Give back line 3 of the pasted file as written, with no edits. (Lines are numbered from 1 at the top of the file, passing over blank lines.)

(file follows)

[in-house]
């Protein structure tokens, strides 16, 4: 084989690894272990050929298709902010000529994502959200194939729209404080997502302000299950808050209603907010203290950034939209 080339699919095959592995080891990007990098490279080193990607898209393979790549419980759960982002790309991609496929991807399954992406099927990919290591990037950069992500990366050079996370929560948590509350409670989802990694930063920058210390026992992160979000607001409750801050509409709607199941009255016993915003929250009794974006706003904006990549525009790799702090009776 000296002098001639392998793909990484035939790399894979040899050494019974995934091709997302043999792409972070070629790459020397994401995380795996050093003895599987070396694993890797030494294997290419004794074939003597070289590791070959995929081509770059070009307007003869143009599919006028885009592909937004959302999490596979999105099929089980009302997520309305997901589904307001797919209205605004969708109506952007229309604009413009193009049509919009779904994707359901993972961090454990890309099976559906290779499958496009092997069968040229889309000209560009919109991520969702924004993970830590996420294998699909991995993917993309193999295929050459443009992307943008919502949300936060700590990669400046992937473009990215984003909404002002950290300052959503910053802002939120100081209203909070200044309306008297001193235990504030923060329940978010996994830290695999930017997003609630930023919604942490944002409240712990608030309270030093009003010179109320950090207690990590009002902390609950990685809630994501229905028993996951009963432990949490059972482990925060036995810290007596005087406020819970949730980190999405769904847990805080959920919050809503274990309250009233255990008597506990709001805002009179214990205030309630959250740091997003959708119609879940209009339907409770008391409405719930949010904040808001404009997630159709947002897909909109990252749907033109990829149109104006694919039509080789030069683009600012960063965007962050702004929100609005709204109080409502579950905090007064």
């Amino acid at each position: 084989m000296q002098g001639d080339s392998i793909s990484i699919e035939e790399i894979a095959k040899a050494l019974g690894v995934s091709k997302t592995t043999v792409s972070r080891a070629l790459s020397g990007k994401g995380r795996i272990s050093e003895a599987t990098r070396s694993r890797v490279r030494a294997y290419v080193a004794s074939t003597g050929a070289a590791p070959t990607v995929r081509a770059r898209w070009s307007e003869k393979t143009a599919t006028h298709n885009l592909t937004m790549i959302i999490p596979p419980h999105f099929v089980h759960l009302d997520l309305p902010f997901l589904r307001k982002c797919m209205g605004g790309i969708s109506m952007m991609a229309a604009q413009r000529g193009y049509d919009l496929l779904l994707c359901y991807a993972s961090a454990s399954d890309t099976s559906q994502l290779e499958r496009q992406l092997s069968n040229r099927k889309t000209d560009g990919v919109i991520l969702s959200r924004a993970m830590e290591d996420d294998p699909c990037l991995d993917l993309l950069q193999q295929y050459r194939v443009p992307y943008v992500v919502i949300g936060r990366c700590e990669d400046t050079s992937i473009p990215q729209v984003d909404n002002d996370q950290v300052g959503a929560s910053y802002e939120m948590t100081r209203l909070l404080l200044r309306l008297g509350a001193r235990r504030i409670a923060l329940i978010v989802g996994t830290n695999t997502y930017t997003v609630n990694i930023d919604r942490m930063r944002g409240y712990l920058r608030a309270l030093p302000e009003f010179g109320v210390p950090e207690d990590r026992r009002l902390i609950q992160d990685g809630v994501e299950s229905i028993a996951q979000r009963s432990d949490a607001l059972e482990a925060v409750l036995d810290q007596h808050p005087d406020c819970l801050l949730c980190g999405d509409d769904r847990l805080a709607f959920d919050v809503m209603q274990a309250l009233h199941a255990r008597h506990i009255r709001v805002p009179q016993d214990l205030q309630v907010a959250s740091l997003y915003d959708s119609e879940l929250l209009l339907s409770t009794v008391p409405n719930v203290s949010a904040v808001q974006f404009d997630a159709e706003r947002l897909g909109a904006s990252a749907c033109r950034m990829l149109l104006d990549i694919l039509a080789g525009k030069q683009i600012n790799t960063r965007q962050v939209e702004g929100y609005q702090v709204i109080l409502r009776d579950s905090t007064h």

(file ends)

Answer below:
């Amino acid at each position: 084989m000296q002098g001639d080339s392998i793909s990484i699919e035939e790399i894979a095959k040899a050494l019974g690894v995934s091709k997302t592995t043999v792409s972070r080891a070629l790459s020397g990007k994401g995380r795996i272990s050093e003895a599987t990098r070396s694993r890797v490279r030494a294997y290419v080193a004794s074939t003597g050929a070289a590791p070959t990607v995929r081509a770059r898209w070009s307007e003869k393979t143009a599919t006028h298709n885009l592909t937004m790549i959302i999490p596979p419980h999105f099929v089980h759960l009302d997520l309305p902010f997901l589904r307001k982002c797919m209205g605004g790309i969708s109506m952007m991609a229309a604009q413009r000529g193009y049509d919009l496929l779904l994707c359901y991807a993972s961090a454990s399954d890309t099976s559906q994502l290779e499958r496009q992406l092997s069968n040229r099927k889309t000209d560009g990919v919109i991520l969702s959200r924004a993970m830590e290591d996420d294998p699909c990037l991995d993917l993309l950069q193999q295929y050459r194939v443009p992307y943008v992500v919502i949300g936060r990366c700590e990669d400046t050079s992937i473009p990215q729209v984003d909404n002002d996370q950290v300052g959503a929560s910053y802002e939120m948590t100081r209203l909070l404080l200044r309306l008297g509350a001193r235990r504030i409670a923060l329940i978010v989802g996994t830290n695999t997502y930017t997003v609630n990694i930023d919604r942490m930063r944002g409240y712990l920058r608030a309270l030093p302000e009003f010179g109320v210390p950090e207690d990590r026992r009002l902390i609950q992160d990685g809630v994501e299950s229905i028993a996951q979000r009963s432990d949490a607001l059972e482990a925060v409750l036995d810290q007596h808050p005087d406020c819970l801050l949730c980190g999405d509409d769904r847990l805080a709607f959920d919050v809503m209603q274990a309250l009233h199941a255990r008597h506990i009255r709001v805002p009179q016993d214990l205030q309630v907010a959250s740091l997003y915003d959708s119609e879940l929250l209009l339907s409770t009794v008391p409405n719930v203290s949010a904040v808001q974006f404009d997630a159709e706003r947002l897909g909109a904006s990252a749907c033109r950034m990829l149109l104006d990549i694919l039509a080789g525009k030069q683009i600012n790799t960063r965007q962050v939209e702004g929100y609005q702090v709204i109080l409502r009776d579950s905090t007064h």